Two houses pooled their front yards to build an informal hockey rink – ubiquitous with Winnipeg winter.

No ice is wasted, as the Assiniboine River is groomed for a hockey rink.

No ice is wasted, as the Assiniboine River is groomed for a hockey rink.

Curling rink on the Assiniboine River.

Curling rink on the Assiniboine River.

Skate, walk, run, or sled your way through the heart of the city, the Guinness World Record-holding longest naturally frozen skating trail in the world - on the Red and Assiniboine Rivers.

Skate, walk, run, or sled your way through the heart of the city, the Guinness World Record-holding longest naturally frozen skating trail in the world – on the Red and Assiniboine Rivers. Pictured here is the walking side, and across the snow to the right is the groomed skating trail.

RAW:Almond pop-up restaurant on the fork of the Red and Assiboine Rivers.

RAW:Almond pop-up restaurant on the fork of the Red and Assiboine Rivers.

RAW:Almond is not for the faint of heart, or the slow to reserve. The hottest ticket in town.

RAW:Almond is not for the faint of heart, or the slow to reserve. The hottest ticket in town.

Snow sculptors from around the world prepare Winnipeg for Festival du Voyageur, February 14-23.

Snow sculptors from around the world prepare Winnipeg for Festival du Voyageur, February 14-23.

Two houses take advantage of not having snouts, and build a double-wide toboggan run.

Two houses take advantage of not having snouts, and build a double-wide toboggan run.

The rooftop sculpture garden at the Winnipeg Art Gallery currently is hosting an igloo raising, thanks to the Manitoba Urban Inuit Association.

The rooftop sculpture garden at the Winnipeg Art Gallery currently is hosting an igloo raising, thanks to the Manitoba Urban Inuit Association.

Igloo builder, Fred Ford, talks construction methods at the WAG.

Igloo builder, Fred Ford, talks construction methods at the WAG.

Igloo on WAG rooftop.

Igloo on WAG rooftop.

Kids version of an igloo in our front yard didn't quite get finished, but did provide a great fort for ongoing snowball fights.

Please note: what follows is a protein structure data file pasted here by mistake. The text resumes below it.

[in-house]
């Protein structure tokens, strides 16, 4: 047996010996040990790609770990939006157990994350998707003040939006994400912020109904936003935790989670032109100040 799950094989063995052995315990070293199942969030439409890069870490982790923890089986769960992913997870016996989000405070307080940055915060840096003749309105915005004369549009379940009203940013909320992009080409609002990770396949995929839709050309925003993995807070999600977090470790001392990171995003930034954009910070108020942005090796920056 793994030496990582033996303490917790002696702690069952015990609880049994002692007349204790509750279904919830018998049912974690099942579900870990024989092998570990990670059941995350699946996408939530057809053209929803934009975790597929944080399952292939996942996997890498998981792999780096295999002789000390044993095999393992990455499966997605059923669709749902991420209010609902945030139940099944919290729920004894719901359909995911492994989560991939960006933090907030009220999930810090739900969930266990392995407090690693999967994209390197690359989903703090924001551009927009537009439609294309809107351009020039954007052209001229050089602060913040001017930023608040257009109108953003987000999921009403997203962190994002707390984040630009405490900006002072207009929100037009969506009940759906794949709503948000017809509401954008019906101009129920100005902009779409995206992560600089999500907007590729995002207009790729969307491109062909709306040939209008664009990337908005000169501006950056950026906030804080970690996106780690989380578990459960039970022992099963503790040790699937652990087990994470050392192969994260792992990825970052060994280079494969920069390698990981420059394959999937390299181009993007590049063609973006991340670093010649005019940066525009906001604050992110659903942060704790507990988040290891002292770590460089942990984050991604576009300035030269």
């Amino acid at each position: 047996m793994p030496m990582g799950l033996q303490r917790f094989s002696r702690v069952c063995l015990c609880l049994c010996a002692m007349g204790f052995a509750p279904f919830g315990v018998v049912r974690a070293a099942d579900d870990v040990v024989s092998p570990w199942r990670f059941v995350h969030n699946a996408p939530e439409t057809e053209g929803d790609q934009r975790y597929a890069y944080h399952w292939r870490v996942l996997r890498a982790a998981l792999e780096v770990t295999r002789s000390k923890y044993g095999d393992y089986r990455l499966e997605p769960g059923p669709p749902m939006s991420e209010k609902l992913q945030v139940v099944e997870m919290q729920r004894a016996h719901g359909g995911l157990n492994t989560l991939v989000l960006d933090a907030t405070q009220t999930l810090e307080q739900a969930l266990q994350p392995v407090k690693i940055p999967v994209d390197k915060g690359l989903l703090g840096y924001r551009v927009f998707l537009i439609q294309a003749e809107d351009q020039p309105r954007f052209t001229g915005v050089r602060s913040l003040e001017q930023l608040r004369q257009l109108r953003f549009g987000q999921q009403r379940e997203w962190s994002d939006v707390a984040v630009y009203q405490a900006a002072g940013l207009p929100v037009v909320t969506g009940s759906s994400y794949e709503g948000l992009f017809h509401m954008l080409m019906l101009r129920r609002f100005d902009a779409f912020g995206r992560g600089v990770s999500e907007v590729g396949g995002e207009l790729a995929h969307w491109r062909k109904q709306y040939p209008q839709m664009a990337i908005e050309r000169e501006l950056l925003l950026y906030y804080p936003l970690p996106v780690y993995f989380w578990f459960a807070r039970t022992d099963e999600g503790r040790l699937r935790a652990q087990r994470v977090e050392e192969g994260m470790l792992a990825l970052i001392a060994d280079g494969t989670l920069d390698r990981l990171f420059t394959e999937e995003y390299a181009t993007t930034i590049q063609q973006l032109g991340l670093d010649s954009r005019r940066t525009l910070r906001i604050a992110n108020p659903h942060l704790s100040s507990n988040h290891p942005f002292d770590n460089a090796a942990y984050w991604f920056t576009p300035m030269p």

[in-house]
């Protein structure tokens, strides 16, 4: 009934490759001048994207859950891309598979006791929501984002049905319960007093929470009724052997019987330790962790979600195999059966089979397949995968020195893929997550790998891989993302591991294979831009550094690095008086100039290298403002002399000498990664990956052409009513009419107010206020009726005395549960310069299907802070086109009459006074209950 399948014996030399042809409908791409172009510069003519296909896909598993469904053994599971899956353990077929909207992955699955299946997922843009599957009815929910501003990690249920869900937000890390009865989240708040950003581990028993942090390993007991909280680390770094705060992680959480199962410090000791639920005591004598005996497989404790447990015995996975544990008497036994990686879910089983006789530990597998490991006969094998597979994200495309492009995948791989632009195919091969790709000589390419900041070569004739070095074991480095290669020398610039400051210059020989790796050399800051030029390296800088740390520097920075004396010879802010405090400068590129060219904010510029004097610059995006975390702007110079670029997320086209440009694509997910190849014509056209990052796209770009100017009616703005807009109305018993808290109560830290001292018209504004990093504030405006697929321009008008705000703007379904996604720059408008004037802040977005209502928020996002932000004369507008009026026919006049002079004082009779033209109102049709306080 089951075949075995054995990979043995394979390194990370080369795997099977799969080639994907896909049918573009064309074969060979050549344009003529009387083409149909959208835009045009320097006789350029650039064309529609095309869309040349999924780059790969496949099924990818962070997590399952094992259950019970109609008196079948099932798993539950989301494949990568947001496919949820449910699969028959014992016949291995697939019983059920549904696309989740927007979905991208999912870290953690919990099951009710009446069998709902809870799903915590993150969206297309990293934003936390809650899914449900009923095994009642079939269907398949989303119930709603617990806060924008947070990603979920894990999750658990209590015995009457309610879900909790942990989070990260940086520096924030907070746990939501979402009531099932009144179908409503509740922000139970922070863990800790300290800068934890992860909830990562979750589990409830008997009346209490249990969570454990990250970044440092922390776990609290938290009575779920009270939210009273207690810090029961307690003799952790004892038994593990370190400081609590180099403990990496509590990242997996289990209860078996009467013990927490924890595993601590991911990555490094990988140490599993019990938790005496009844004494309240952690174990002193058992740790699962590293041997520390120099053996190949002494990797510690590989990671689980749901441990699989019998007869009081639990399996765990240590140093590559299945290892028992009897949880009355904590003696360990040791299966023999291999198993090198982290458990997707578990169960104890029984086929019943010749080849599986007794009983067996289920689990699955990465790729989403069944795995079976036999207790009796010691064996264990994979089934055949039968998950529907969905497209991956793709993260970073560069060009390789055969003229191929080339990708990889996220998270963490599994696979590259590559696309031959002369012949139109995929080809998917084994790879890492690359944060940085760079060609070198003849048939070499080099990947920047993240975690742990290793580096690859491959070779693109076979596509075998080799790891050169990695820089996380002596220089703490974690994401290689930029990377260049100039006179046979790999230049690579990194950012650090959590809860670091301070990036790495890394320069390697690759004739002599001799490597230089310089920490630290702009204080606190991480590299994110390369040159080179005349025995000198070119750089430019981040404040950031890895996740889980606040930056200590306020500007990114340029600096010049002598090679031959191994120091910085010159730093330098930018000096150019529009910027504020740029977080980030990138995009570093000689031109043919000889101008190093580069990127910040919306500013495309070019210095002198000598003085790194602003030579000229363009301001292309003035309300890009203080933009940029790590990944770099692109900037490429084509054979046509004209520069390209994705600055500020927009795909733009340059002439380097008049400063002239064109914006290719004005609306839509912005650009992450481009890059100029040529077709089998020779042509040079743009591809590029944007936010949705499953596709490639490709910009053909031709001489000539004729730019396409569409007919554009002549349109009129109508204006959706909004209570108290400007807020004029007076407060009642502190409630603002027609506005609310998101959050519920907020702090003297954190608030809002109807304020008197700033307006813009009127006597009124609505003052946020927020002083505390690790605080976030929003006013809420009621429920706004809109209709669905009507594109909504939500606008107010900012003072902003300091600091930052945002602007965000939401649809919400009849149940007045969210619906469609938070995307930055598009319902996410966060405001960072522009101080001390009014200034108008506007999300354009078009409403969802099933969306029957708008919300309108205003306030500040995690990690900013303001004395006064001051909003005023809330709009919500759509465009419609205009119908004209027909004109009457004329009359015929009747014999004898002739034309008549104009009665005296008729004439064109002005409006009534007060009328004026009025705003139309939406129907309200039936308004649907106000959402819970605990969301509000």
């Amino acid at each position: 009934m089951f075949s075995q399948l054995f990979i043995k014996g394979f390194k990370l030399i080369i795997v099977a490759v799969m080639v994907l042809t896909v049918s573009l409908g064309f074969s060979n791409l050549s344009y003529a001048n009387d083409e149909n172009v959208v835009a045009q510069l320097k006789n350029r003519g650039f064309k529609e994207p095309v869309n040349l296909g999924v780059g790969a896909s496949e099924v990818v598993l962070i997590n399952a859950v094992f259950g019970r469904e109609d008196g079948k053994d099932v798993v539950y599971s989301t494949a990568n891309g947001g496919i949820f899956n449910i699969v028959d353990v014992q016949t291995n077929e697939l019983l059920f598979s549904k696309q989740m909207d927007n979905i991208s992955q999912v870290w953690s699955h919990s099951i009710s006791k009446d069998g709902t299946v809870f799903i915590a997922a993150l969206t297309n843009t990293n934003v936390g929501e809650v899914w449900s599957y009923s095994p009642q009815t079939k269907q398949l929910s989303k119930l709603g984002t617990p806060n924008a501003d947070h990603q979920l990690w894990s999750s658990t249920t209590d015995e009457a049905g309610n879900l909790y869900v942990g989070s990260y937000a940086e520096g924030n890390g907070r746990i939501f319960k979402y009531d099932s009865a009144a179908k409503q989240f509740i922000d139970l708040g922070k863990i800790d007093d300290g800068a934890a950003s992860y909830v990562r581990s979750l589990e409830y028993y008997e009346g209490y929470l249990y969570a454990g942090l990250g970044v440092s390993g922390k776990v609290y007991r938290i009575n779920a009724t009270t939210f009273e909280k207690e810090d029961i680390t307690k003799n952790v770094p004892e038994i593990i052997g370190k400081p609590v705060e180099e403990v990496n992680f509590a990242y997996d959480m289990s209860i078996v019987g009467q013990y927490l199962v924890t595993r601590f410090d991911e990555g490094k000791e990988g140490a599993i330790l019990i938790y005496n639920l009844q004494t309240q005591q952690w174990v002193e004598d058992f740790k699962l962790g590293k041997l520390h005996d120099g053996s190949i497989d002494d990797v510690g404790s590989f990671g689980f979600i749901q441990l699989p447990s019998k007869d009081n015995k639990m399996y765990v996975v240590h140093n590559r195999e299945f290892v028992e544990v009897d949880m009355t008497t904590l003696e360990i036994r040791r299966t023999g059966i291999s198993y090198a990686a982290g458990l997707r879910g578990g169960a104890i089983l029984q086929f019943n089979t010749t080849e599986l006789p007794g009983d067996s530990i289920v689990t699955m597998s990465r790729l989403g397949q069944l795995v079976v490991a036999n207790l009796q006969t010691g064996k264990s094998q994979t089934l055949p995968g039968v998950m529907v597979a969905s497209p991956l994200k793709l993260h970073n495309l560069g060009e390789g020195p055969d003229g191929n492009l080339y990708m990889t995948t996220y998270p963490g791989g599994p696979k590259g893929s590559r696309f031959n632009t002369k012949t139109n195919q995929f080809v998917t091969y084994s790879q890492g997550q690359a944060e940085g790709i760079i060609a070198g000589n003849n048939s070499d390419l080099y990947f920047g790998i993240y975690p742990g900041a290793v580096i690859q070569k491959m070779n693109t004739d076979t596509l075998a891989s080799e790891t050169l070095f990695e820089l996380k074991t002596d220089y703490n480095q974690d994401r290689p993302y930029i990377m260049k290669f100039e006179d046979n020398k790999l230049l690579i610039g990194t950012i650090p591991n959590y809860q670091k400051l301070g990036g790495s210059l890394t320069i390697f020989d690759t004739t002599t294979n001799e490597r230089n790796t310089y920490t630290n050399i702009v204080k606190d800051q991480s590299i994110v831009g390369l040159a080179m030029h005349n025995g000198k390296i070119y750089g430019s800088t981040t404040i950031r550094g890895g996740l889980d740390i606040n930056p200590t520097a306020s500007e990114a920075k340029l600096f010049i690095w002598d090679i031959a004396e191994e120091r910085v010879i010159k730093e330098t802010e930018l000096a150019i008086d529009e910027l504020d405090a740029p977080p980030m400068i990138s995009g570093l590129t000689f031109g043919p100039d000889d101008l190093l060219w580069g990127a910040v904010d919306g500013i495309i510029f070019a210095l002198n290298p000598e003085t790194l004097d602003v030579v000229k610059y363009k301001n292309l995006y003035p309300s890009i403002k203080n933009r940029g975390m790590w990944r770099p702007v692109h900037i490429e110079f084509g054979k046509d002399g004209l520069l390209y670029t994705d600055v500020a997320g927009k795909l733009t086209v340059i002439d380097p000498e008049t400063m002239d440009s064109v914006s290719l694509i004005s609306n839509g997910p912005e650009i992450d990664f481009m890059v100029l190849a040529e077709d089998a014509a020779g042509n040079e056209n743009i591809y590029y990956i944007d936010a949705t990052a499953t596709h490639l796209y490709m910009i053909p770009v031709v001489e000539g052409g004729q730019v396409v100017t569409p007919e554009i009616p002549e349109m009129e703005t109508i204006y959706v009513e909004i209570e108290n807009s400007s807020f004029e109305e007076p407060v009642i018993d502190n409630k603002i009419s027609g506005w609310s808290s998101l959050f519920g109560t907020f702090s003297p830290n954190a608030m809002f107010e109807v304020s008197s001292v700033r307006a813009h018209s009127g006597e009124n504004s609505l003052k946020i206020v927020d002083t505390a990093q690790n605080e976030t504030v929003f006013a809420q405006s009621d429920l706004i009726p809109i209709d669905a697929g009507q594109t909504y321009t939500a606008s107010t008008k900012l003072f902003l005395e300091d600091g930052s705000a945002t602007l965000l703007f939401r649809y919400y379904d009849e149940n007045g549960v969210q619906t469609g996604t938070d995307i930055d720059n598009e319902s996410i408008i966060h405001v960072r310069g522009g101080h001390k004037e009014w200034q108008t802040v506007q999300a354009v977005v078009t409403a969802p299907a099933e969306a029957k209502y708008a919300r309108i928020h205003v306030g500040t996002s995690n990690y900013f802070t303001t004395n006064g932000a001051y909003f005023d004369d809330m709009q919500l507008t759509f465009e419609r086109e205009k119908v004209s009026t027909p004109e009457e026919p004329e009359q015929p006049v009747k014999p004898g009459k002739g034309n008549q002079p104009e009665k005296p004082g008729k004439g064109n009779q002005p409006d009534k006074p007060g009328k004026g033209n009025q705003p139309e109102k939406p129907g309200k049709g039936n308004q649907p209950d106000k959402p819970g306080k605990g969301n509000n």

Kids version of an igloo in our front yard didn’t quite get finished, but did provide a great fort for ongoing snowball fights.

Tipis on the Assiboine River.

Tipis on the Assiboine River.

Outdoor skating rink at the Forks.

Outdoor skating rink at the Forks.

The Warming Huts: An Art + Architecture Competition on Ice is in it's 5th year, adding to the great collection of places to pause and get a little warmer.

The Warming Huts: An Art + Architecture Competition on Ice is in it’s 5th year, adding to the great collection of places to pause and get a little warmer.

Warming hut, Woodpile, from 2011, designed by Noa Biran and Roy Talmon from Tel Aviv.

Warming hut, Woodpile, designed by Noa Biran and Roy Talmon from Tel Aviv.

Skybox warming hut designed by University of Manitoba.

Skybox warming hut designed by University of Manitoba.

Winnipeg is the coldest city of it's size on earth, and also the brightest. Until next time, here's a little slice of Winnipeg sky.

Winnipeg is the coldest city of it’s size on earth, and also the brightest. Until next time, here’s a little slice of Winnipeg sky to add some brightness to the cold winter days. And a wish for walkable urbanism to help mitigate extreme weather conditions.

Hazel Borys

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Comments

  1. What a great article! Thank you for sharing. As a transplant to Canada via UK and USA I found it very informative. I look forward to learning more about what others have to say.

  2. http://www.youtube.com/watch?v=cqpu9u4a9VI&list=UUD6exaOOTcOoTHeeBVhAFBw

    The Manitoba Nature Summit is working to ensure children and the adults who work with them get outdoors. Join us at the launch of our video profiling people who are getting outdoors. Wednesday, March 5 at 7 p.m. at The Park Theatre.